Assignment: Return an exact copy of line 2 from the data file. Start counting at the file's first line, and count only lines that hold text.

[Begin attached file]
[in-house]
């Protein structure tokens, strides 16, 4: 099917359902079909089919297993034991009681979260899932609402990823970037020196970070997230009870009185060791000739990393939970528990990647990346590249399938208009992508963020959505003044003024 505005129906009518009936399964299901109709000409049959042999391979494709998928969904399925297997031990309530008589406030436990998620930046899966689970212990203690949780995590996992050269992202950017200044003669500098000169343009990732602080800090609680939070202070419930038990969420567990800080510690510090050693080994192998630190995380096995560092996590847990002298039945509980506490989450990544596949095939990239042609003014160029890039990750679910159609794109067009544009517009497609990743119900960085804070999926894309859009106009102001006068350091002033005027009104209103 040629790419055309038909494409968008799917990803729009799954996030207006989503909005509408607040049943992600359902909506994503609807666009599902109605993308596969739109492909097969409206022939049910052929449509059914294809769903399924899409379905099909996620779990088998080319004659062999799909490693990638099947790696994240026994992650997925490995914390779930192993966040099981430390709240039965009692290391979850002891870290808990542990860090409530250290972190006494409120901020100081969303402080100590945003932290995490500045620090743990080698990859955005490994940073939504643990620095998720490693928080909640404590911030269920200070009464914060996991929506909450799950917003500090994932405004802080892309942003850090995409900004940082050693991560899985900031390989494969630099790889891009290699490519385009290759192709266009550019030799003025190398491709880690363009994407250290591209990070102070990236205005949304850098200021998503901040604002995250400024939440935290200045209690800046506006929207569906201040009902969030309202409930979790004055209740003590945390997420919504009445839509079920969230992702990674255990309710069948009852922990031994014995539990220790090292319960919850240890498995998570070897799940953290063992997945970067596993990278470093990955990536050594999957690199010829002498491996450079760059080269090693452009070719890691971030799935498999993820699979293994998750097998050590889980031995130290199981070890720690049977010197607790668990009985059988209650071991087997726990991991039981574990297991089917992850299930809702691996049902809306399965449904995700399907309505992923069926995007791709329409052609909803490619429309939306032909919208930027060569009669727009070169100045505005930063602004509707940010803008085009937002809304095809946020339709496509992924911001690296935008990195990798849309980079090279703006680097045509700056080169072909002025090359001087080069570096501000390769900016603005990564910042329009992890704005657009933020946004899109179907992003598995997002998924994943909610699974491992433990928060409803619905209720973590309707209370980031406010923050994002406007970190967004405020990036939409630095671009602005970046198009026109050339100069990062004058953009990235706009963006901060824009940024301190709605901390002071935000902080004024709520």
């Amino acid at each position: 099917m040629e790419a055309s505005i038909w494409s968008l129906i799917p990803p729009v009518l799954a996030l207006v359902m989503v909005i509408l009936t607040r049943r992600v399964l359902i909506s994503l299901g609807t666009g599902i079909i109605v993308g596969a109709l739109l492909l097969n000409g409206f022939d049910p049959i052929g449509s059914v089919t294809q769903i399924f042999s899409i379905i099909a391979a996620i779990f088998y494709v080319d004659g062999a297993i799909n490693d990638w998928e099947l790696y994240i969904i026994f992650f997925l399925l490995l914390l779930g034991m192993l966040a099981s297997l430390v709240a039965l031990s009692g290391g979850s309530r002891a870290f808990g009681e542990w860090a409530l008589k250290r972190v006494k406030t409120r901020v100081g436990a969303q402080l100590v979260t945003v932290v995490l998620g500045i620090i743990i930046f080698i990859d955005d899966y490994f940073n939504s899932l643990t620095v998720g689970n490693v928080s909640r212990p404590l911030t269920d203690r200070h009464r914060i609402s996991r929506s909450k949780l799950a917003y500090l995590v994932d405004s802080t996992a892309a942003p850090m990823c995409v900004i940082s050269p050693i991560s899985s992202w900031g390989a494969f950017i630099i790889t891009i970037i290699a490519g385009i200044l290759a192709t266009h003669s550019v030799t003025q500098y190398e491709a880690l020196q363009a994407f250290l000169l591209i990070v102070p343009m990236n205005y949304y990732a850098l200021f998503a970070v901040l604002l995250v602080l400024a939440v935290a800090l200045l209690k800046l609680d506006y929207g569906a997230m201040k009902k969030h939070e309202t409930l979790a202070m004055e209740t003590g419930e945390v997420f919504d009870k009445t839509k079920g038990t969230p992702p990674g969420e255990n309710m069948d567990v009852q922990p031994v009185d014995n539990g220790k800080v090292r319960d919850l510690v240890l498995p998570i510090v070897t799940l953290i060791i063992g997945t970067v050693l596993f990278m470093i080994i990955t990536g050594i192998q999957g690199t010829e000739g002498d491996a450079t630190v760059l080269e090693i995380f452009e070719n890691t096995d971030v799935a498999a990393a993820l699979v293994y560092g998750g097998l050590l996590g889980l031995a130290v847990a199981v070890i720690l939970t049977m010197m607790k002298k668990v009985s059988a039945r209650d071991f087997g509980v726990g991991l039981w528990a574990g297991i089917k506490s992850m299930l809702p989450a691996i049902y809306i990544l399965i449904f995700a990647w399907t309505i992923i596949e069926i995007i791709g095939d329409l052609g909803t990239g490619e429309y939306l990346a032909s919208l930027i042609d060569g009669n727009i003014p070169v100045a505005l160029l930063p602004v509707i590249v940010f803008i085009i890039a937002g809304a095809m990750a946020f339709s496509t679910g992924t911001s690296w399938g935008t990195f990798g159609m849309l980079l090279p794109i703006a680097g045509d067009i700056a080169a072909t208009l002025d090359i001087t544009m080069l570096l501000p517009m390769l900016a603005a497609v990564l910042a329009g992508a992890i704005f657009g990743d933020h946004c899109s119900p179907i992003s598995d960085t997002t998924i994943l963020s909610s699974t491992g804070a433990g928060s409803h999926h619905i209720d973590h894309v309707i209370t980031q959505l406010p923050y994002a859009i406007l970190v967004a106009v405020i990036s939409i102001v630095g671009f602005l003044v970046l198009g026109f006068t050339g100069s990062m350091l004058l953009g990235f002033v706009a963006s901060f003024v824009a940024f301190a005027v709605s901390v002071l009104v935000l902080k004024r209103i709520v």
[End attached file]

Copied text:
């Protein structure tokens, strides 16, 4: 099917359902079909089919297993034991009681979260899932609402990823970037020196970070997230009870009185060791000739990393939970528990990647990346590249399938208009992508963020959505003044003024 505005129906009518009936399964299901109709000409049959042999391979494709998928969904399925297997031990309530008589406030436990998620930046899966689970212990203690949780995590996992050269992202950017200044003669500098000169343009990732602080800090609680939070202070419930038990969420567990800080510690510090050693080994192998630190995380096995560092996590847990002298039945509980506490989450990544596949095939990239042609003014160029890039990750679910159609794109067009544009517009497609990743119900960085804070999926894309859009106009102001006068350091002033005027009104209103 040629790419055309038909494409968008799917990803729009799954996030207006989503909005509408607040049943992600359902909506994503609807666009599902109605993308596969739109492909097969409206022939049910052929449509059914294809769903399924899409379905099909996620779990088998080319004659062999799909490693990638099947790696994240026994992650997925490995914390779930192993966040099981430390709240039965009692290391979850002891870290808990542990860090409530250290972190006494409120901020100081969303402080100590945003932290995490500045620090743990080698990859955005490994940073939504643990620095998720490693928080909640404590911030269920200070009464914060996991929506909450799950917003500090994932405004802080892309942003850090995409900004940082050693991560899985900031390989494969630099790889891009290699490519385009290759192709266009550019030799003025190398491709880690363009994407250290591209990070102070990236205005949304850098200021998503901040604002995250400024939440935290200045209690800046506006929207569906201040009902969030309202409930979790004055209740003590945390997420919504009445839509079920969230992702990674255990309710069948009852922990031994014995539990220790090292319960919850240890498995998570070897799940953290063992997945970067596993990278470093990955990536050594999957690199010829002498491996450079760059080269090693452009070719890691971030799935498999993820699979293994998750097998050590889980031995130290199981070890720690049977010197607790668990009985059988209650071991087997726990991991039981574990297991089917992850299930809702691996049902809306399965449904995700399907309505992923069926995007791709329409052609909803490619429309939306032909919208930027060569009669727009070169100045505005930063602004509707940010803008085009937002809304095809946020339709496509992924911001690296935008990195990798849309980079090279703006680097045509700056080169072909002025090359001087080069570096501000390769900016603005990564910042329009992890704005657009933020946004899109179907992003598995997002998924994943909610699974491992433990928060409803619905209720973590309707209370980031406010923050994002406007970190967004405020990036939409630095671009602005970046198009026109050339100069990062004058953009990235706009963006901060824009940024301190709605901390002071935000902080004024709520």